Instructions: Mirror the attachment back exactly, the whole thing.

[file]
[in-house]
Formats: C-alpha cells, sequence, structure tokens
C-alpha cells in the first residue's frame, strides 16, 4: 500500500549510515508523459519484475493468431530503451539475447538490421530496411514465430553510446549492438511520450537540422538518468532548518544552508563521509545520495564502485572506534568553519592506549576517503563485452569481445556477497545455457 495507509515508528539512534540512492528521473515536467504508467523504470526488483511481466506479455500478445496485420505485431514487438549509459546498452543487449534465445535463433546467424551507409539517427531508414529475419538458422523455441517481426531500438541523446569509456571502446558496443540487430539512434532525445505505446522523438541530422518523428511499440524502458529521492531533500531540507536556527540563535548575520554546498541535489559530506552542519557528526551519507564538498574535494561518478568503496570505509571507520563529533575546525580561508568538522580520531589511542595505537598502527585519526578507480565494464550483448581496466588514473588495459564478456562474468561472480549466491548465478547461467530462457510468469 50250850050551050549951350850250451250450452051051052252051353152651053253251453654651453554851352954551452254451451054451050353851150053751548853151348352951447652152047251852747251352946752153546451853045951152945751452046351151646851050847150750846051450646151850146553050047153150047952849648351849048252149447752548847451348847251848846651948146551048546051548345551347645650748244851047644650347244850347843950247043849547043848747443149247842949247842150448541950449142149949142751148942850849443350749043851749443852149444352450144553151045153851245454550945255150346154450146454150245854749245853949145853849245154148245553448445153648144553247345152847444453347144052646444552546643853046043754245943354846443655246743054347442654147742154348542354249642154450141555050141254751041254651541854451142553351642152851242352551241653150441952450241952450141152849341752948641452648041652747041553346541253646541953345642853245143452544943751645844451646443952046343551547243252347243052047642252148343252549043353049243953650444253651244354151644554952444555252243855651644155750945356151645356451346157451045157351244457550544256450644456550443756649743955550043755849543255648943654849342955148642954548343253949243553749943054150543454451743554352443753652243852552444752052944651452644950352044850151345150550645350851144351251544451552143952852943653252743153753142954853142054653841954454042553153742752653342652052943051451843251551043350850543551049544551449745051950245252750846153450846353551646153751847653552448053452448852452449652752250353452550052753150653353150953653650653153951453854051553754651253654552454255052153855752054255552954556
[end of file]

[in-house]
Formats: C-alpha cells, sequence, structure tokens
C-alpha cells in the first residue's frame, strides 16, 4: 500500500549510515508523459519484475493468431530503451539475447538490421530496411514465430553510446549492438511520450537540422538518468532548518544552508563521509545520495564502485572506534568553519592506549576517503563485452569481445556477497545455457 495507509515508528539512534540512492528521473515536467504508467523504470526488483511481466506479455500478445496485420505485431514487438549509459546498452543487449534465445535463433546467424551507409539517427531508414529475419538458422523455441517481426531500438541523446569509456571502446558496443540487430539512434532525445505505446522523438541530422518523428511499440524502458529521492531533500531540507536556527540563535548575520554546498541535489559530506552542519557528526551519507564538498574535494561518478568503496570505509571507520563529533575546525580561508568538522580520531589511542595505537598502527585519526578507480565494464550483448581496466588514473588495459564478456562474468561472480549466491548465478547461467530462457510468469 50250850050551050549951350850250451250450452051051052252051353152651053253251453654651453554851352954551452254451451054451050353851150053751548853151348352951447652152047251852747251352946752153546451853045951152945751452046351151646851050847150750846051450646151850146553050047153150047952849648351849048252149447752548847451348847251848846651948146551048546051548345551347645650748244851047644650347244850347843950247043849547043848747443149247842949247842150448541950449142149949142751148942850849443350749043851749443852149444352450144553151045153851245454550945255150346154450146454150245854749245853949145853849245154148245553448445153648144553247345152847444453347144052646444552546643853046043754245943354846443655246743054347442654147742154348542354249642154450141555050141254751041254651541854451142553351642152851242352551241653150441952450241952450141152849341752948641452648041652747041553346541253646541953345642853245143452544943751645844451646443952046343551547243252347243052047642252148343252549043353049243953650444253651244354151644554952444555252243855651644155750945356151645356451346157451045157351244457550544256450644456550443756649743955550043755849543255648943654849342955148642954548343253949243553749943054150543454451743554352443753652243852552444752052944651452644950352044850151345150550645350851144351251544451552143952852943653252743153753142954853142054653841954454042553153742752653342652052943051451843251551043350850543551049544551449745051950245252750846153450846353551646153751847653552448053452448852452449652752250353452550052753150653353150953653650653153951453854051553754651253654552454255052153855752054255552954556